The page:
“A much larger hit could still be coming, and with that there would be National Wildlife Refuge closures nationwide,” says Desiree Sorenson-Groves, vice president of government affairs at the National Wildlife Refuge Association. “There simply wouldn’t be enough staff or funding to keep hunting and fishing access open or to run education and volunteer programs. Even if states were able to help a little, they don’t have enough funding to take over every program currently paid for by the federal government.”

Read TRCP’s fact sheet on specific conservation programs called out in Trump’s FY2018 budget request.


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Bighorn Sheep Relocated to Cochiti Canyon

Bighorn sheep captured and relocated to Cochiti Canyon 

bighorn sheep captured

SANTA FE – The New Mexico Department of Game and Fish captured 34 bighorn sheep this week at the Chevron Mine in Questa and transferred them to Cochiti Canyon to supplement the existing Jemez Mountains herd.

The bighorn sheep on mine property came from a herd at Wheeler Peak. Biologists wanted to move the sheep primarily to augment the Jemez Herd. They also wanted to reduce the number of sheep along N.M. 38 between Questa and Red River. Numerous sheep in recent years have been killed in traffic collisions on the rural highway. A motorcyclist also died in one of those crashes.

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Most of the captured sheep where netted at a roadside site, said Nicole Quintana, the department’s big game program manager.

The captured sheep were released on U.S. Forest Service Land at Cochiti Canyon in the Jemez Mountains where an existing herd of about 45 animals was established in 2014 following the Las Conchas fire. The relocated sheep may move onto Cochiti Pueblo and Bandelier National Monument lands, Quintana said.

For more information about the department please visit www.wildlife.state.nm.us.


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Colorado Parks and Wildlife Wins Conservation Achievement Award

Colorado Parks and Wildlife’s aquatics team wins 2017 Conservation Achievement award

CPW_SiteLogoDENVER, Colo. – Colorado Parks and Wildlife’s Native Aquatic Species Restoration Facility will be awarded the Western Division American Fisheries Society’s 2017 Conservation Achievement Award. This award recognizes a significant contribution by an agency to the conservation of fishery resources.

CPW’s Native Aquatic Species Restoration Facility, located near Alamosa, is dedicated to protecting and restoring threatened and endangered aquatic species native to Colorado, such as the boreal toad. Since its inception in 2000, the facility has protected 16 different fish species and stocked more than 2.1 million fish in rivers, streams and lakes throughout Colorado. It is the only hatchery of its kind in North America.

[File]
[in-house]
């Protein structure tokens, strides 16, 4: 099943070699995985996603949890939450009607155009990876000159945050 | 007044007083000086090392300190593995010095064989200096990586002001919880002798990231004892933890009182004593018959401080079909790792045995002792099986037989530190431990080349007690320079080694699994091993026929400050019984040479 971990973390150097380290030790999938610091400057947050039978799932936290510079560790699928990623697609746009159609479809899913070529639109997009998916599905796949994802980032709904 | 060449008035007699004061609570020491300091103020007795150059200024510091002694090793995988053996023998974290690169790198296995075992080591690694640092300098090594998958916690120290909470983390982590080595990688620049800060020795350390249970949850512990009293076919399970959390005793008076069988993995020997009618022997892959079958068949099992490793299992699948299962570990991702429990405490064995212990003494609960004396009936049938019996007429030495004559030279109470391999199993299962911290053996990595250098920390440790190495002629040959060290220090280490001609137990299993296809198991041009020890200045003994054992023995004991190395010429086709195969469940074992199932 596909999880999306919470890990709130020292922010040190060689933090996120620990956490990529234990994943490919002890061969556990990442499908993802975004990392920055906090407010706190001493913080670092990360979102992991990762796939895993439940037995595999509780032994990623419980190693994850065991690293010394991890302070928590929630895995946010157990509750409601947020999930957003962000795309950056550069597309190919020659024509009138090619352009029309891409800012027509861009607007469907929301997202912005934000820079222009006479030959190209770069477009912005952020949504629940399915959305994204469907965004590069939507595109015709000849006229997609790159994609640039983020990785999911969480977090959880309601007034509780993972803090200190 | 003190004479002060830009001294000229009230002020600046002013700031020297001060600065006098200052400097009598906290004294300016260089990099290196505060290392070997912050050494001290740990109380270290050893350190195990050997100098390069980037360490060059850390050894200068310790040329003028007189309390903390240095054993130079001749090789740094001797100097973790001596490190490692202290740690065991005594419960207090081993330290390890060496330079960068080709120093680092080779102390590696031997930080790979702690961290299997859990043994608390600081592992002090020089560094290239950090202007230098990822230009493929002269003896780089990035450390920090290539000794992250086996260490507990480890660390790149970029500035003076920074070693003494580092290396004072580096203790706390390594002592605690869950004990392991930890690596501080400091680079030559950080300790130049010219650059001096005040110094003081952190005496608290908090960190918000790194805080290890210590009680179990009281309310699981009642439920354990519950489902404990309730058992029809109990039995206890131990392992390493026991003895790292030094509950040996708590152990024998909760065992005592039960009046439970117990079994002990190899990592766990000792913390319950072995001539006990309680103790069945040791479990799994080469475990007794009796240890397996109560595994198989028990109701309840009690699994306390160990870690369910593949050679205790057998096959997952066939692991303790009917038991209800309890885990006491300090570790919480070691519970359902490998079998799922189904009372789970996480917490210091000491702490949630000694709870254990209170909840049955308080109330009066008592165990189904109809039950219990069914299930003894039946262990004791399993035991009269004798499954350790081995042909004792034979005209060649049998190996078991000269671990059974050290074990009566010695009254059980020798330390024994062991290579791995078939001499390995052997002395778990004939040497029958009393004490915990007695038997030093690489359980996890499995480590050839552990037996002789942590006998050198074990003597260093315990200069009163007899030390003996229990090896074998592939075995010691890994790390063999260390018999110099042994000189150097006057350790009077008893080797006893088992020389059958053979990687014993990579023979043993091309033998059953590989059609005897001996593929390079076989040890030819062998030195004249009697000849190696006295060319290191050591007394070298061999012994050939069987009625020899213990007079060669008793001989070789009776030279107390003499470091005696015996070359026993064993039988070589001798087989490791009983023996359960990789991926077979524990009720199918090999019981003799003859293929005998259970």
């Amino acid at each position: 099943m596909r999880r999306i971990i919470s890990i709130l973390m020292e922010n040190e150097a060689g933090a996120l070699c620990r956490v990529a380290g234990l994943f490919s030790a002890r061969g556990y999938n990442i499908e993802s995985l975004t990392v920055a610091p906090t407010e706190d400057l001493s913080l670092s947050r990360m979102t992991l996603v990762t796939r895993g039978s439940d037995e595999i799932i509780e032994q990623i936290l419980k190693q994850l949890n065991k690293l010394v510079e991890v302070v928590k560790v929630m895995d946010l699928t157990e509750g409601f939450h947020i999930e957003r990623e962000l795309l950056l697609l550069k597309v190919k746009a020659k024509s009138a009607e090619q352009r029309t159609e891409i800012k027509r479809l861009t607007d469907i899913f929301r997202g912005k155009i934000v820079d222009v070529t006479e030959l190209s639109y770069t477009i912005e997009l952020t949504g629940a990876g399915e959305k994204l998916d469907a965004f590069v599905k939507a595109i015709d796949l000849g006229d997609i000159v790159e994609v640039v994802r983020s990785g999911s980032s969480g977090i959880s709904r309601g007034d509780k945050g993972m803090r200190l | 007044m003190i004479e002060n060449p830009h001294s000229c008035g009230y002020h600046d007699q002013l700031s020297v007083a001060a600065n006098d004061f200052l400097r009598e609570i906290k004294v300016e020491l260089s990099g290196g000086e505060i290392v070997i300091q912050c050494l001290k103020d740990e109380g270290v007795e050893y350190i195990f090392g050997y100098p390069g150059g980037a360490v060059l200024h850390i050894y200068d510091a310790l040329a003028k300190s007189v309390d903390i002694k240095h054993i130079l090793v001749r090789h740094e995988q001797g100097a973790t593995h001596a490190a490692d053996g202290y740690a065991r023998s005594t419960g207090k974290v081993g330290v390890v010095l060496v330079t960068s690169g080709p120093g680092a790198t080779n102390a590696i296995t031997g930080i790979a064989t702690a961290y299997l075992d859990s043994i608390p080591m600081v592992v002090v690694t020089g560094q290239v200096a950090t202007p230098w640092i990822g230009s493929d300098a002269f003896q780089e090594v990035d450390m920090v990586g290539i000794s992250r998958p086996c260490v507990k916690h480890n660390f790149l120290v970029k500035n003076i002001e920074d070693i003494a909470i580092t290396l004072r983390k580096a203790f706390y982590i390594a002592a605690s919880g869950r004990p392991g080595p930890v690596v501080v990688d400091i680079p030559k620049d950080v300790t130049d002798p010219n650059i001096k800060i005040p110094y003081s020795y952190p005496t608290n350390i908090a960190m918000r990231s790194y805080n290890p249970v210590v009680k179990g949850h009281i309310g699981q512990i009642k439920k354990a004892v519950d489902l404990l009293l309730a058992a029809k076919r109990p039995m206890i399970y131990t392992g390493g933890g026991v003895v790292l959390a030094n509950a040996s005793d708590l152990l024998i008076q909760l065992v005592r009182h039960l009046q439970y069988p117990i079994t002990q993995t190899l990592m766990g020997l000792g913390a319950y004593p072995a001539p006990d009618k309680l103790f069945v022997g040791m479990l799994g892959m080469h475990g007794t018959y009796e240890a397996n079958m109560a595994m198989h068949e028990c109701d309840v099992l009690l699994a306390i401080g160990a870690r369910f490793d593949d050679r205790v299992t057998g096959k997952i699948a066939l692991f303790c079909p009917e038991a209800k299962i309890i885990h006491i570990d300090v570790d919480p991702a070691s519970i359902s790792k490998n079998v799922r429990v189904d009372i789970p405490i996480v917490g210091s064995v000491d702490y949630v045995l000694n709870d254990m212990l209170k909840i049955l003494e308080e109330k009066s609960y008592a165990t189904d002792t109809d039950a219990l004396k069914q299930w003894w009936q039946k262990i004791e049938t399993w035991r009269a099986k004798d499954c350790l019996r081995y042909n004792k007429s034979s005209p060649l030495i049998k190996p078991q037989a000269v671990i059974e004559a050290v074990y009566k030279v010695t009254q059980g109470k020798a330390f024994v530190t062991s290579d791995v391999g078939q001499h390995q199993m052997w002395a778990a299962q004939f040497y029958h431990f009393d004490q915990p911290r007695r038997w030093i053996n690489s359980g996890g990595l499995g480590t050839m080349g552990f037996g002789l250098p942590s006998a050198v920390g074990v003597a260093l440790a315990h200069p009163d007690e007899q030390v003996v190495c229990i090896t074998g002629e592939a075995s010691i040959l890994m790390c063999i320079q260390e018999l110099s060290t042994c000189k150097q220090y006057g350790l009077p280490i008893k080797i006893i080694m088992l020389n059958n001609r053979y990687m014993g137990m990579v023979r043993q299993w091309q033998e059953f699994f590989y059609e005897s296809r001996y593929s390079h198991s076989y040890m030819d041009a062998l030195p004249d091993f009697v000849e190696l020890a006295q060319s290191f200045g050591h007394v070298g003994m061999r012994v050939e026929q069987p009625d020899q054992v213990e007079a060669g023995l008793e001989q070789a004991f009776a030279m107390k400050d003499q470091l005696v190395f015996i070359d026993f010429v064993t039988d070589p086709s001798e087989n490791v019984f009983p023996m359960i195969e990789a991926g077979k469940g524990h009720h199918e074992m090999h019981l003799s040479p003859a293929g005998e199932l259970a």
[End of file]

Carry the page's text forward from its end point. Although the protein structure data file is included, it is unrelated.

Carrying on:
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“Colorado has world class fisheries and CPW staff are leading the field in endangered species restoration,” said Matt Nicholl, CPW’s chief of hatcheries. “This award recognizes that states throughout the West are paying attention to our work and value what we’re doing.”

In announcing the award, the Western Division American Fisheries Society congratulated CPW’s Theodore J. Smith, James A. Garcia, Thomas S. Mix, David C. Westerman, Neil N. Heredia and the seasonal staff, volunteers and interns for their roles in earning this award.

 

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The award will be presented at an awards luncheon on May 24. The luncheon is part of the Western Division American Fisheries Society’s annual meeting that will be held from May 22-25 at the University of Montana. For more information please visit the meeting website at: http://wdmtg.fisheries.org/

 

For more information about CPW’s Native Aquatic Species Restoration Facility, visit the CPW website at http://cpw.state.co.us.

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CPW is an enterprise agency, relying primarily on license sales, state parks fees and registration fees to support its operations, including: 42 state parks and more than 350 wildlife areas covering approximately 900,000 acres, management of fishing and hunting, wildlife watching, camping, motorized and non-motorized trails, boating and outdoor education. CPW’s work contributes approximately $6 billion in total economic impact annually throughout Colorado.


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Colorado Lynx Dies of Natural Causes

Lynx died of natural causes

CPW_SiteLogoDURANGO, Colo. – A lynx that was found dead on a ski slope Jan. 8 at the Purgatory Ski Resort died of natural causes, Colorado Parks and Wildlife announced Wednesday. The lynx was seen by dozens of people at the ski area and a video of the cat was viewed on social media nearly 1 million times.